Just as nature goes through her seasons, so do we, and so do our businesses and endeavours. There are different seasons for different things, and realizing this means we can take advantage of each season as it comes, even if we can’t always dictate the season itself.
Winter can sometimes feel like the harshest season to be in. Nothing is particularly joyful, and occasionally the environment can feel down right cold and uninviting. In many ways, it feels like Winter in Zimbabwe at present. But Winter is a time of consolidation and often, without it, we’re unprepared for the change of season to warmer things.
Trees don’t spend extra energy trying to deny it’s Winter by forcing out green leaves and flowers despite the harsh temperatures. They conserve their outward energy, and they use that energy to thicken their bark and deepen their roots. They use what they may have stored during the growth months to invest in themselves, stabilize and develop themselves so that they’re fully prepared for what comes next. Occasionally we need to prune a few branches so that we don’t use up energy trying to keep sick parts alive.
We assess, we write new programs, we train, we invest in our teams, we reconsider our systems and what needs pruning. We prepare. Winter is a time of growth, just in a different direction.
Spring is a time of rebirth when all the preparations made during Winter start to emerge. New programs are launched, new clients are met, the first few steps are taking down new ideas. It’s a tentative and sometimes experimental stage. A delicate stage where the first feelers are put out after the Winter consolidation and we watch to see what the results will be and whether these new buds will survive and grow. We watch to see what will roll and what will fall away. We note the Winter casualties and resolve to nurture what remains.
Summer is a full tilt, warm and sunny season of growth. A celebration of strength and expansion where the planning and consolidation of Winter has stood us in good stead and the rebirth of Spring has blossomed into something stronger and more robust. Programs, businesses and relationships are in full swing. Nature knows well enough that, whilst it’s a time of beauty, relative ease and reward, it’s also a time of storage and preparation for the Winter that will inevitably come back around. Fruits of the Summer labour are stored up, energy stores replenished, and debts paid.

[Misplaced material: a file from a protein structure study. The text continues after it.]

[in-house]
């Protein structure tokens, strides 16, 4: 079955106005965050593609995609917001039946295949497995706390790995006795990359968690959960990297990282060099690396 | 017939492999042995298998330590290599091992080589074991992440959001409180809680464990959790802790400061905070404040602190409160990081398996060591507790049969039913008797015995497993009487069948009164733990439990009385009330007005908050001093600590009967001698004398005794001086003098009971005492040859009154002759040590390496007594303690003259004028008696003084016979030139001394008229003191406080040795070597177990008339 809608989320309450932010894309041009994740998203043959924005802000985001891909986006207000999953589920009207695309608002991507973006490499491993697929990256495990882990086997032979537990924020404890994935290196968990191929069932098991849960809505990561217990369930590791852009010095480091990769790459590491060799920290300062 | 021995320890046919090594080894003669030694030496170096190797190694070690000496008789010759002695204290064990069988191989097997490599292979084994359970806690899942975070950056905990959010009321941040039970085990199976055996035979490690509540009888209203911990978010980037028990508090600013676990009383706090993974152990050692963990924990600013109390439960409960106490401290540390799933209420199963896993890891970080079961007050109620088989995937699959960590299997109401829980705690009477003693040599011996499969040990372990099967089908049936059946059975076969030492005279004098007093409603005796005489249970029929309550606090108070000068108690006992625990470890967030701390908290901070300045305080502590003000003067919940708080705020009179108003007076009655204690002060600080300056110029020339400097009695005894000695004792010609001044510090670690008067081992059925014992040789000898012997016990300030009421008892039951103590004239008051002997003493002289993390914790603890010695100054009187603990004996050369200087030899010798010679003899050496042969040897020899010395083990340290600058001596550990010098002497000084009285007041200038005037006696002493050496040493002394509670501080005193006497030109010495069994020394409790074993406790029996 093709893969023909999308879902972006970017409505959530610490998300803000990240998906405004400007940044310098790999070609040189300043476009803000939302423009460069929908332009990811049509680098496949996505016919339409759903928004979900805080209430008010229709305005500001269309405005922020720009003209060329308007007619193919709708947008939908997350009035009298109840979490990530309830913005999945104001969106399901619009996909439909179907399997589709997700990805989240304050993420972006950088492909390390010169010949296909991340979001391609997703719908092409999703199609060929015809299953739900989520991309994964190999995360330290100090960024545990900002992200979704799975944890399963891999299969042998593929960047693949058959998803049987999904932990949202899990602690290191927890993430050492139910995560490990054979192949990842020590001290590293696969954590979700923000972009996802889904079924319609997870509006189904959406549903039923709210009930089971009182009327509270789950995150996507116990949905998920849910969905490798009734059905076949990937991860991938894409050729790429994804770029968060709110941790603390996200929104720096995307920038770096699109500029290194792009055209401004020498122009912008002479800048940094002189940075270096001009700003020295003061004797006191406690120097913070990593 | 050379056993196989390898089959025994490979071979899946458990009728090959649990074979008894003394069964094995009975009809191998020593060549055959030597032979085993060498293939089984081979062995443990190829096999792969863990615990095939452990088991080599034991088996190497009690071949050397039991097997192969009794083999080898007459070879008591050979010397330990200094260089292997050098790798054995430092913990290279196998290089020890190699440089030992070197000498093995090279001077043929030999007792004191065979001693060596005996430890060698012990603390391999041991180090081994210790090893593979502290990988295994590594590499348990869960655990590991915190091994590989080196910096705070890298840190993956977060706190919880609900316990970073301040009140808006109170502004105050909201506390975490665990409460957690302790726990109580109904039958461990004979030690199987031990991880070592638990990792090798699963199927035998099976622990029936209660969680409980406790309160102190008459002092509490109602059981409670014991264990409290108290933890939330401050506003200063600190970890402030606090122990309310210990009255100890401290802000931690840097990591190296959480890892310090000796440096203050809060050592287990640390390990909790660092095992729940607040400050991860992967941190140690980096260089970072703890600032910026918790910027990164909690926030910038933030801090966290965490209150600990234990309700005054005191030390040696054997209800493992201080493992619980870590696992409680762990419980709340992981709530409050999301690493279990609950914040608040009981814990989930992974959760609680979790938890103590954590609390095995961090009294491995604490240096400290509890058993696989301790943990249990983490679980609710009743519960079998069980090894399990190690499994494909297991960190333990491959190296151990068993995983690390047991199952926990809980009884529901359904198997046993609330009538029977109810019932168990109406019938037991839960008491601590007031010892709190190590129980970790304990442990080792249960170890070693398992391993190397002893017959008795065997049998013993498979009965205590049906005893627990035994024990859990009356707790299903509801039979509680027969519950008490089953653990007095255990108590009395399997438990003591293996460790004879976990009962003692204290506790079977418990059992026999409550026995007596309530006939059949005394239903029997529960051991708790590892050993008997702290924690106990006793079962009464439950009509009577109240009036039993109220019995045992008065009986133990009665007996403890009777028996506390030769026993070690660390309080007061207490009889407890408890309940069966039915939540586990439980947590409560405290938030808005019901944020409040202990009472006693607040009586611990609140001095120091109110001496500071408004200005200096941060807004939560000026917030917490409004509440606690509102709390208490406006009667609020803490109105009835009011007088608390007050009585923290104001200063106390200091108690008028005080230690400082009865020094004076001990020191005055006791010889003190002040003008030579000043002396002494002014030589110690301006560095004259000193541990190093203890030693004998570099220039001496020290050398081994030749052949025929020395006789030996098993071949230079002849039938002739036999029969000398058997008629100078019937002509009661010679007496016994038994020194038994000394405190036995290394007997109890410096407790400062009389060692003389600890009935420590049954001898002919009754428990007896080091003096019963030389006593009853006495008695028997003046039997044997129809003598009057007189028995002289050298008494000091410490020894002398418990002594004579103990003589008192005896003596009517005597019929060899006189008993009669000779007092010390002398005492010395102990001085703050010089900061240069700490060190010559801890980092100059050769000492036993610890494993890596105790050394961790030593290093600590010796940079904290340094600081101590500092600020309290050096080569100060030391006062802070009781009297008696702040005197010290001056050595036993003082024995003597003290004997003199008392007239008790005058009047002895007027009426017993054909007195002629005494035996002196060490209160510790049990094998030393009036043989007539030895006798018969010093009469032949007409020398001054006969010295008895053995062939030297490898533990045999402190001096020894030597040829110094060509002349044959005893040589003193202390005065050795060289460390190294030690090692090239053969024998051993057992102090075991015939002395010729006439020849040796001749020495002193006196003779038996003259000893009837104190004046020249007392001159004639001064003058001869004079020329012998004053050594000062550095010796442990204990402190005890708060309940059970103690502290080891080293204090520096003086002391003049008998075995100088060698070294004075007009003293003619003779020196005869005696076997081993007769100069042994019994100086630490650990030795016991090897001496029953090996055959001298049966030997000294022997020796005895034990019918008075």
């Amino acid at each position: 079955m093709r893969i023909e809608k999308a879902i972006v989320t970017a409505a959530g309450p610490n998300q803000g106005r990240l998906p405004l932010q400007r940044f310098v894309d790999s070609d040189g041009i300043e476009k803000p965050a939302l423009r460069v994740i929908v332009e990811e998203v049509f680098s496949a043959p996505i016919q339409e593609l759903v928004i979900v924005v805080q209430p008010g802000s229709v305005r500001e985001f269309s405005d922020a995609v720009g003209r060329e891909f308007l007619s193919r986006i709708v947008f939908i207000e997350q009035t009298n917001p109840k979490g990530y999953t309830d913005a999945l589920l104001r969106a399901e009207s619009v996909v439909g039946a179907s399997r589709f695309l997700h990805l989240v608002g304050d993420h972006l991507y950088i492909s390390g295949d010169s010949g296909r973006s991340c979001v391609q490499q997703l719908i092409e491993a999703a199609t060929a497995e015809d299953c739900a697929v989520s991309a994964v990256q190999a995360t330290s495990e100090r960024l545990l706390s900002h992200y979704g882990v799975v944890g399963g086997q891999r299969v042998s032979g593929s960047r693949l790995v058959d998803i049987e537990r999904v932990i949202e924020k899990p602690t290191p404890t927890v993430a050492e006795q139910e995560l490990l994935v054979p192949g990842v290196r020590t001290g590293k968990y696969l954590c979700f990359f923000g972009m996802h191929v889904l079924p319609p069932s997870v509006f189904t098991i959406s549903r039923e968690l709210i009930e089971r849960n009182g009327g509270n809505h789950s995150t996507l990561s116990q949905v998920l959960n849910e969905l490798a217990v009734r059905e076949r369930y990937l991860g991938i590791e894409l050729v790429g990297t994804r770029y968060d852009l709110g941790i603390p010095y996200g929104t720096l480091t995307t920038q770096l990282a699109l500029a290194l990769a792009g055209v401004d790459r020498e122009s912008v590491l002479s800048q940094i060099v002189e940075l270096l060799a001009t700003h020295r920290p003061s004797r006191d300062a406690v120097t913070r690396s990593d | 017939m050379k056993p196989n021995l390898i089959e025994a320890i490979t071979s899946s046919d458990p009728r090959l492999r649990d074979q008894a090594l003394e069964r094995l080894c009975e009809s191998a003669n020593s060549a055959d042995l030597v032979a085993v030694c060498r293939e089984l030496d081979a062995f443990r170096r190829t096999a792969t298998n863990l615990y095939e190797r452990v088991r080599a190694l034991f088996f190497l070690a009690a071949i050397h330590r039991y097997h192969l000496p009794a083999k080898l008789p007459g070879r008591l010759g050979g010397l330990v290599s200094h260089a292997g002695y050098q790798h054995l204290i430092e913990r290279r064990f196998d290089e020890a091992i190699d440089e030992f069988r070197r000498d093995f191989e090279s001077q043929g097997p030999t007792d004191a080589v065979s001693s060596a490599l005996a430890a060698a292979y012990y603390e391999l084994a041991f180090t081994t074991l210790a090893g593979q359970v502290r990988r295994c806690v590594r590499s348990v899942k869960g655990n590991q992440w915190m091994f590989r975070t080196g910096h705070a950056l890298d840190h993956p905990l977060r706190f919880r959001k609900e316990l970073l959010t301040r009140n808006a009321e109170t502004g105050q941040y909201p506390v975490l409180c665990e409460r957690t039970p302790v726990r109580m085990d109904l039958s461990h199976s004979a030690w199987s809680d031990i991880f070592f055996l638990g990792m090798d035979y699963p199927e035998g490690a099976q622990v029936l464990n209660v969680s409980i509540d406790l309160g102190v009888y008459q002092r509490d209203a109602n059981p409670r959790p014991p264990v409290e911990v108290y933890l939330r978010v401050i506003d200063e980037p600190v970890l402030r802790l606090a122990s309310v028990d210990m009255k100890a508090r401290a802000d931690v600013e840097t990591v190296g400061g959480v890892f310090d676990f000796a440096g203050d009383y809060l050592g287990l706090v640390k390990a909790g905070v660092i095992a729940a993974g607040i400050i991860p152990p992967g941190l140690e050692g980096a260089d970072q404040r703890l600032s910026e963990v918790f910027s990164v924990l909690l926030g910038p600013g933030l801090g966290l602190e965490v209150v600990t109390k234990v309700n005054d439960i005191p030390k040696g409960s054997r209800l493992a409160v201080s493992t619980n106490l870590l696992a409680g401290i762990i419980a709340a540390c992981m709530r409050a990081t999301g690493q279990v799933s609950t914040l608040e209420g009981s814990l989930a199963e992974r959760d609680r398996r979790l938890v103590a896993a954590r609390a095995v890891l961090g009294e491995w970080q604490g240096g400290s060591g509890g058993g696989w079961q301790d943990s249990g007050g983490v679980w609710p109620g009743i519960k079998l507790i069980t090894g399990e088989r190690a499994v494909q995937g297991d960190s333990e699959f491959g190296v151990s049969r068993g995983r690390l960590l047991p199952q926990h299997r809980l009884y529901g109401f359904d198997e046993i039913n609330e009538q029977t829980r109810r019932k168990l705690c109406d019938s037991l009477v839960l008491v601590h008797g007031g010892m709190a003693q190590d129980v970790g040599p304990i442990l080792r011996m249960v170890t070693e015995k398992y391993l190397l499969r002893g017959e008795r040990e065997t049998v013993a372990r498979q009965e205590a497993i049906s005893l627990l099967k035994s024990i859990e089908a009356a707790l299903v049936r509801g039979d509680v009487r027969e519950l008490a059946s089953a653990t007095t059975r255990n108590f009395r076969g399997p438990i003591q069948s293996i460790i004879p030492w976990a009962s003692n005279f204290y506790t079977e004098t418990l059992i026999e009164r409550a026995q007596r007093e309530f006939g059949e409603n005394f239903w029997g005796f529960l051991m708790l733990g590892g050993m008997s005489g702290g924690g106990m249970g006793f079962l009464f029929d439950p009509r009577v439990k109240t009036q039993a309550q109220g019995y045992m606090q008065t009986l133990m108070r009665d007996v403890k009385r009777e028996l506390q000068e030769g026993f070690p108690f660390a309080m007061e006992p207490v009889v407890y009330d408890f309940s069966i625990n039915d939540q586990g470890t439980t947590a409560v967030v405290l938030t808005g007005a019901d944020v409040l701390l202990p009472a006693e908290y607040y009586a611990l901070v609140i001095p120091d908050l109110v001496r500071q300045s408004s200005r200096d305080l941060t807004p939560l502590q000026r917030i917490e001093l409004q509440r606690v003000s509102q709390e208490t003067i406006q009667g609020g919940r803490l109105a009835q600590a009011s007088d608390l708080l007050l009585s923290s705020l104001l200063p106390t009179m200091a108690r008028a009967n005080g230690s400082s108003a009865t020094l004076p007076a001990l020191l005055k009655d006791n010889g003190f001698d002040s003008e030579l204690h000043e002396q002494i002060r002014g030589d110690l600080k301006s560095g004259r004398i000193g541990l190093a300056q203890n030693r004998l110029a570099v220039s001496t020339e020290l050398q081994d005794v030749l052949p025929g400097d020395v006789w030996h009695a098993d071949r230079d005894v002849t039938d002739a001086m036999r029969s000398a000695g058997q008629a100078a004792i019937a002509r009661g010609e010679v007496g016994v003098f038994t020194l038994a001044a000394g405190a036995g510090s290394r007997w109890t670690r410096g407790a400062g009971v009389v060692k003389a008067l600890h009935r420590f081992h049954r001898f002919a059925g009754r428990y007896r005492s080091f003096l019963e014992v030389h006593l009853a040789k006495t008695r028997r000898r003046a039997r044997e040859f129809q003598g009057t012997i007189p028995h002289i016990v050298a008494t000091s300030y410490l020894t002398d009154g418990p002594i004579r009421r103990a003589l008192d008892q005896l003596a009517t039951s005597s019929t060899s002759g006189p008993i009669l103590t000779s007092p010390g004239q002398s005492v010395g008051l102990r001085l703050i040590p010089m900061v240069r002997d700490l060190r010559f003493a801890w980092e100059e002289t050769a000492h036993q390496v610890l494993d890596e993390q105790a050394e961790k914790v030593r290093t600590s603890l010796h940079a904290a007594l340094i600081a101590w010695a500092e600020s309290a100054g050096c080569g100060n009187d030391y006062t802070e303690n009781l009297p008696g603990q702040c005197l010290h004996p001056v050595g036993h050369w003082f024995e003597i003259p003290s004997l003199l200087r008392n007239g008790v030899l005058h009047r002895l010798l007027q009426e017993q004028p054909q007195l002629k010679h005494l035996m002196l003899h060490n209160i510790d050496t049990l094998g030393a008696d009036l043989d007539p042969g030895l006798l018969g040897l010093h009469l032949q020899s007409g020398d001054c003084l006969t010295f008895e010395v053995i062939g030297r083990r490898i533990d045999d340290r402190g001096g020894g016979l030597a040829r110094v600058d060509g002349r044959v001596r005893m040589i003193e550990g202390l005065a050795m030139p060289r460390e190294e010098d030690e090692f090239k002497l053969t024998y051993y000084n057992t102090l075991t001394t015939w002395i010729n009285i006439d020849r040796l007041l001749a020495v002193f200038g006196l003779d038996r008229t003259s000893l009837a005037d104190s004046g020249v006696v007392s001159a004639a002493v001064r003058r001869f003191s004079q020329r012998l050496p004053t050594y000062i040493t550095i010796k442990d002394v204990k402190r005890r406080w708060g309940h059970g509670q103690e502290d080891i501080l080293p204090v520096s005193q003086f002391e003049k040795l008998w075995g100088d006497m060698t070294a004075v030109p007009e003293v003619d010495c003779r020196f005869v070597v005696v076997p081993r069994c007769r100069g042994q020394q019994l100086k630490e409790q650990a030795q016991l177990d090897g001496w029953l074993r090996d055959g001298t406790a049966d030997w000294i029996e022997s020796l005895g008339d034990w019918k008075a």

Autumn serves as a natural decline from the Summer fervor into a more reserved, softer season. The last stores of energy are pushed into maturing fruits and harvests are collected and secured away. Debts are called in and the Summer indulgences packed away. We look to the changing leaves, mellowed temperatures and less friendly wind to signal the change and we prepare.
And then Winter rolls around again enabling us to take advantage of all we grew and stored during the Summer months. Allowing us time to go within, to prune back and to deepen our roots.
We personally go through these seasons. So do our relationships, partnerships, businesses and projects. In more technical language, it’s known as the Sigmoid Curve. A curve which signifies the initial implementation period and the accompanying decline as we get used to new things, followed by the upward surge of growth and the inevitable leveling off and decline as the energy dissipates again.
Our job as leaders is to note the phases or seasons that we’re in. To plan for them accordingly when we have control of them, and to act accordingly when we don’t. Leadership means acknowledging that seasons are cyclical and that each has its strength and use. Fighting them is to go against the grain of nature. Acknowledging them and using them to our best advantage is your greatest position of strength.
by Christen Killick
October 29th, 2018
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